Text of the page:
Dan Deacon Discusses His Interactive Audience Performance App, Playing Carnegie Hall, And How He Hopes His Music Makes An Impact On The World

    It may be safe to say that Dan Deacon is a genius. The young electro-pop artist not only has classical education as a composer, but he recently released an interactive smart phone application for his fans to use at his shows. The Baltimore-based musician strives to continually push creative boundaries, and for this he has garnered a hefty amount of fans around the globe. Aside from recently releasing his eighth studio album, America, in August, Deacon is currently on the road and was nice enough to chat with me about his app, playing Carnegie Hall earlier this year, and how he hopes his music makes an impact on the world.

    I think you officially became the coolest musician around when you created the Dan Deacon Smartphone App. I read that it was inspired by interactive pieces you’ve performed over the past several years, but can you tell me the story behind its creation?

    Thanks! Well, I’ve been interested in audience interaction as a performance medium for a while–amazing things can be created with large groups of people. For a while I’ve been thinking of new ways to recontextualize the audience and making them the performers or focal point of the performance. When I was asked to play the Ecstatic Music Festival in 2010 I knew I wanted to try a larger version of a text score for audience I had written titled ‘take a deep breath.’ The piece is a short list of steps for the audience to follow, making them the ensemble. Many of the steps call upon their cell phones as a way of making sound (setting alarms, making feedback on speakerphone with the person next to them, calling people on speaker phone, etc). When we performed it at the Ecstatic Fest I was really pleased with the result of the spatial movement of sound the phones made. I started thinking about phones very intelligent as speakers, radio and lights and was inspired to create an app that could harness the audience’s phones as a unified light and sound ensemble.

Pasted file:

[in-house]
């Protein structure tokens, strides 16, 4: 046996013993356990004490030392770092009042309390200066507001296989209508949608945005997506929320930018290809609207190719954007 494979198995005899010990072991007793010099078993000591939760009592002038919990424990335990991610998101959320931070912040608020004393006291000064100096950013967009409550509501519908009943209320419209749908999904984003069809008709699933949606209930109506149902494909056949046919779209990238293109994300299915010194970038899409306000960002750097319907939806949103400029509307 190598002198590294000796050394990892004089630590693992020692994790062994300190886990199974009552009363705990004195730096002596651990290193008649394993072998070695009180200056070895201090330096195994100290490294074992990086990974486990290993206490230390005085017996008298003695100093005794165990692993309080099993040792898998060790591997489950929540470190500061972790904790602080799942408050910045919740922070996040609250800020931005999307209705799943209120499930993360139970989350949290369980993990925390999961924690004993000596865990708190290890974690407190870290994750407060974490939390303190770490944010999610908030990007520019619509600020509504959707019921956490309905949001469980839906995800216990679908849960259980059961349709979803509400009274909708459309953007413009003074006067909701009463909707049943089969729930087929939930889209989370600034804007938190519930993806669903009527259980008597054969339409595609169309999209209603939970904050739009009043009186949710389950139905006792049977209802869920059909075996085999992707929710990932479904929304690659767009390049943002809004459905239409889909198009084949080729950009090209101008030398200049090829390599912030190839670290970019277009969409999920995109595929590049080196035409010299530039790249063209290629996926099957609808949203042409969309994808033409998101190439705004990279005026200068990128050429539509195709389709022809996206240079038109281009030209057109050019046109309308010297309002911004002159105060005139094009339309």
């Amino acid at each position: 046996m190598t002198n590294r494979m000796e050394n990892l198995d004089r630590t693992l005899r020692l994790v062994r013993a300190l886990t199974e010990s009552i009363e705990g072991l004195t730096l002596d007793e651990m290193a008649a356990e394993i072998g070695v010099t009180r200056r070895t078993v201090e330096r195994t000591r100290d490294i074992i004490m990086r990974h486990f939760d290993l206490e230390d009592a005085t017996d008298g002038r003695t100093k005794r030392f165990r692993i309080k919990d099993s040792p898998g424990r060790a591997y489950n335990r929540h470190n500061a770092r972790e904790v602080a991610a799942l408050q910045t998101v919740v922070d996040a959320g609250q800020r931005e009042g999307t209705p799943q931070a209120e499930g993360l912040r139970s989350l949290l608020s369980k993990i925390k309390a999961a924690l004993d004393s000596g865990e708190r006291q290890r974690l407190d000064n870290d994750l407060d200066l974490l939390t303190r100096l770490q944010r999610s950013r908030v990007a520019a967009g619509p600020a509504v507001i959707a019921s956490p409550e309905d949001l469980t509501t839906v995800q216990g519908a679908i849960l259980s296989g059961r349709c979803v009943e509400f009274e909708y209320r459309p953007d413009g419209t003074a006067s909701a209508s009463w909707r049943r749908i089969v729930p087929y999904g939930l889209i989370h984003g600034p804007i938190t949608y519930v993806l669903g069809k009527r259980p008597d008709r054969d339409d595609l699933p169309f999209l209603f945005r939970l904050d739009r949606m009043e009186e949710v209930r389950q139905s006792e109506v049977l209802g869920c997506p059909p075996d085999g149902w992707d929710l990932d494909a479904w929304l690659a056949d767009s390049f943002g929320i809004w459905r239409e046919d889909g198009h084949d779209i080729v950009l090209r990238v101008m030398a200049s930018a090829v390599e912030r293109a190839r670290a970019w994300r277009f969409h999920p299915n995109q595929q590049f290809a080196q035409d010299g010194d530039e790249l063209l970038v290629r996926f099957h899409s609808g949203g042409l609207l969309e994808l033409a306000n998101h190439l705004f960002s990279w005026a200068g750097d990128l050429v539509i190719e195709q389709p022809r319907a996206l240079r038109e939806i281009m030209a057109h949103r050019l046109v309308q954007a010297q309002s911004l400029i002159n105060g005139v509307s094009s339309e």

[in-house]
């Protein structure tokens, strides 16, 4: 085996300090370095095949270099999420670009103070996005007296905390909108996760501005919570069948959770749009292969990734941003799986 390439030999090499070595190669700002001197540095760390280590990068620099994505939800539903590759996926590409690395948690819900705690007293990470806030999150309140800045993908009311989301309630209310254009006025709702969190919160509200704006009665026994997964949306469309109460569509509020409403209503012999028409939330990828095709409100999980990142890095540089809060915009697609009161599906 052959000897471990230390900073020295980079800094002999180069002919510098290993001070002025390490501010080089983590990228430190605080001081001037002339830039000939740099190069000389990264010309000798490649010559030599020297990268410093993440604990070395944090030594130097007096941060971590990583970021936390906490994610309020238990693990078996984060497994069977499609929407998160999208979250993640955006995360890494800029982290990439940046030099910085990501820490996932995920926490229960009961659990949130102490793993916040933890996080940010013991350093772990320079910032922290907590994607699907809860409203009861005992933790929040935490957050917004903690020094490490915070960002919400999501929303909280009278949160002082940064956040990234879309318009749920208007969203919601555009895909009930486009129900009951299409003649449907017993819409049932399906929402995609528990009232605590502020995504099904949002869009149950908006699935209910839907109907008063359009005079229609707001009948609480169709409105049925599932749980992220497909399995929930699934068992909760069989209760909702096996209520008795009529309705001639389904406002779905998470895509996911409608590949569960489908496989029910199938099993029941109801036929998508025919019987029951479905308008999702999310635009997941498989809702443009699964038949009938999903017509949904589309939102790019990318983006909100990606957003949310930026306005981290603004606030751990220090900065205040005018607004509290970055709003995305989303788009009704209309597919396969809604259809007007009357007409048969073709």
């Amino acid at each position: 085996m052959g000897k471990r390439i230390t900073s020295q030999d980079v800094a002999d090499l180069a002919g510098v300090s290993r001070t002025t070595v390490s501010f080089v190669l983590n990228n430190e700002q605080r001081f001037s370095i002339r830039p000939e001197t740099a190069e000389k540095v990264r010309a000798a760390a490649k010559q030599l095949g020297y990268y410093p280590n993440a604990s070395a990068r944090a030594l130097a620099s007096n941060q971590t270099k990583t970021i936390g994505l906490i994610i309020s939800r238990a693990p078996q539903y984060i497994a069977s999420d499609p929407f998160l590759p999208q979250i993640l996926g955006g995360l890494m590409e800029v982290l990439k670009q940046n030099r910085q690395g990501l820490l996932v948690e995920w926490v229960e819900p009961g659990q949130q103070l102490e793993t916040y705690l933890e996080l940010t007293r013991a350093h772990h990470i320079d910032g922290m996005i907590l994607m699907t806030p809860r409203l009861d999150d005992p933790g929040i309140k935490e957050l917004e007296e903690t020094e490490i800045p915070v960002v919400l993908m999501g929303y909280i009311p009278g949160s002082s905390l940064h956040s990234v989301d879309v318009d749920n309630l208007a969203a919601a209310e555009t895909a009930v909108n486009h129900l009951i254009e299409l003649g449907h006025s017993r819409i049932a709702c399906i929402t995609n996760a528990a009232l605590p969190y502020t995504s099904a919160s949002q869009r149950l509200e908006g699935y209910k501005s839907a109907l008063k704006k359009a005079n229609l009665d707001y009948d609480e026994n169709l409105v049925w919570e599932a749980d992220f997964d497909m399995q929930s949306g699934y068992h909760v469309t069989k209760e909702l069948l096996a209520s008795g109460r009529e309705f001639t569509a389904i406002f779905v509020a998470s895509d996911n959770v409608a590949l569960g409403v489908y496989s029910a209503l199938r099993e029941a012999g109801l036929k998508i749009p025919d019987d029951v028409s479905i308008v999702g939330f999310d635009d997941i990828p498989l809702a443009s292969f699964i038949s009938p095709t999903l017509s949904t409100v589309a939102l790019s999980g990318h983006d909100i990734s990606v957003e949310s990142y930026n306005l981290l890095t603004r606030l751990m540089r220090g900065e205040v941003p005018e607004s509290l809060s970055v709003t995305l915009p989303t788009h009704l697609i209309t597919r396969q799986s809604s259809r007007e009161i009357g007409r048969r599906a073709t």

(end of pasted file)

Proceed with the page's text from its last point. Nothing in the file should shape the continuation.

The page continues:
What was the first show you played after in launched, and how did its “premiere” go?

    The first public run was in my studio in Baltimore for about 100 people who were told to bring smart phones. We hadn’t announced it or really told anyone about it, and it wasn’t yet on iTunes or Google Play, so when they showed up we had to manually install the app on all the phones, which sort of freaked everyone out. But the first time we synchronized all the phones everyone let out this gasp and cheered. It felt really awesome. I remember looking over at Keith Lea, the main programmer, and we both knew the work had paid off and it was going to be sick.

    How has the atmosphere/mood of your live shows changed since it launched? Do a lot of audience members use the app?